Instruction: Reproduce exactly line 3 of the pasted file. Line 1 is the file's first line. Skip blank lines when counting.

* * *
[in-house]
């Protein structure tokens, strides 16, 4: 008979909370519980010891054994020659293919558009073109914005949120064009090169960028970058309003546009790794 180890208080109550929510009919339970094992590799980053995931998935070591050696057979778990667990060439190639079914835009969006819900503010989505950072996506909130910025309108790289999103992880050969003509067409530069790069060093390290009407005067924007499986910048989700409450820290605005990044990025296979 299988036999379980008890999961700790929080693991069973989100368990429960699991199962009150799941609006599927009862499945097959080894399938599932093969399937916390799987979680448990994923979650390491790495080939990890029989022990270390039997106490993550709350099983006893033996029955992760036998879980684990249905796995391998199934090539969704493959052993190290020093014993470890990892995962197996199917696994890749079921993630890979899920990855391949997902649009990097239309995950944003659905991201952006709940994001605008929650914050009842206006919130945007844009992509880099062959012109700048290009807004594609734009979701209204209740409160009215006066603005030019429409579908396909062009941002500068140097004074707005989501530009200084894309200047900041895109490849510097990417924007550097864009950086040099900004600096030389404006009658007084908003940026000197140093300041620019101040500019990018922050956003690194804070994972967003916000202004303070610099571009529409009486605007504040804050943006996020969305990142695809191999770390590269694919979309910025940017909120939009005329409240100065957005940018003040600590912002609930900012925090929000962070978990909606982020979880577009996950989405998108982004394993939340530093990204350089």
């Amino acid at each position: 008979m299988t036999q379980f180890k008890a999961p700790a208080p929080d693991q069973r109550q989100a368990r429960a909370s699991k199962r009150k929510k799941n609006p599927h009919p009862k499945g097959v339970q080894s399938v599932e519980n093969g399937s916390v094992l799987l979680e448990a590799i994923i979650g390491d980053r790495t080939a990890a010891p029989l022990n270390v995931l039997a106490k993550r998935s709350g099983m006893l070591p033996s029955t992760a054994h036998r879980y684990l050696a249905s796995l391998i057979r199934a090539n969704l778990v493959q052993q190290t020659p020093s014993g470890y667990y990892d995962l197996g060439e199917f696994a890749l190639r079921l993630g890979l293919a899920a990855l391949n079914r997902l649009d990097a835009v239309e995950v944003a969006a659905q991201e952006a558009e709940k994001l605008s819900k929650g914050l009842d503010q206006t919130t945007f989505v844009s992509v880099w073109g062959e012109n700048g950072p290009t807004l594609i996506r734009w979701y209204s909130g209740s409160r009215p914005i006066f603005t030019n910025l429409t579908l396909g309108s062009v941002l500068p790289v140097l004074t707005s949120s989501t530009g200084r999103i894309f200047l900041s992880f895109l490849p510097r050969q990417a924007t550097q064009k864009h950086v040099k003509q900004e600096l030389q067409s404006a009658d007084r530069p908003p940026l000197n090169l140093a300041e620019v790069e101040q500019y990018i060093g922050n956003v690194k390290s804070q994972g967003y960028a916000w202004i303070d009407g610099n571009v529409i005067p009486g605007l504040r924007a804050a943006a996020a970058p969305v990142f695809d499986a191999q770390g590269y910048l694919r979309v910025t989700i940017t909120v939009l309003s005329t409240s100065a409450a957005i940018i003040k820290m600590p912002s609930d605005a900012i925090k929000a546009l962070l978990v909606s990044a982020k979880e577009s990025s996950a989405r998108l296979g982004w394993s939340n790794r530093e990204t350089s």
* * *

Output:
């Amino acid at each position: 008979m299988t036999q379980f180890k008890a999961p700790a208080p929080d693991q069973r109550q989100a368990r429960a909370s699991k199962r009150k929510k799941n609006p599927h009919p009862k499945g097959v339970q080894s399938v599932e519980n093969g399937s916390v094992l799987l979680e448990a590799i994923i979650g390491d980053r790495t080939a990890a010891p029989l022990n270390v995931l039997a106490k993550r998935s709350g099983m006893l070591p033996s029955t992760a054994h036998r879980y684990l050696a249905s796995l391998i057979r199934a090539n969704l778990v493959q052993q190290t020659p020093s014993g470890y667990y990892d995962l197996g060439e199917f696994a890749l190639r079921l993630g890979l293919a899920a990855l391949n079914r997902l649009d990097a835009v239309e995950v944003a969006a659905q991201e952006a558009e709940k994001l605008s819900k929650g914050l009842d503010q206006t919130t945007f989505v844009s992509v880099w073109g062959e012109n700048g950072p290009t807004l594609i996506r734009w979701y209204s909130g209740s409160r009215p914005i006066f603005t030019n910025l429409t579908l396909g309108s062009v941002l500068p790289v140097l004074t707005s949120s989501t530009g200084r999103i894309f200047l900041s992880f895109l490849p510097r050969q990417a924007t550097q064009k864009h950086v040099k003509q900004e600096l030389q067409s404006a009658d007084r530069p908003p940026l000197n090169l140093a300041e620019v790069e101040q500019y990018i060093g922050n956003v690194k390290s804070q994972g967003y960028a916000w202004i303070d009407g610099n571009v529409i005067p009486g605007l504040r924007a804050a943006a996020a970058p969305v990142f695809d499986a191999q770390g590269y910048l694919r979309v910025t989700i940017t909120v939009l309003s005329t409240s100065a409450a957005i940018i003040k820290m600590p912002s609930d605005a900012i925090k929000a546009l962070l978990v909606s990044a982020k979880e577009s990025s996950a989405r998108l296979g982004w394993s939340n790794r530093e990204t350089s």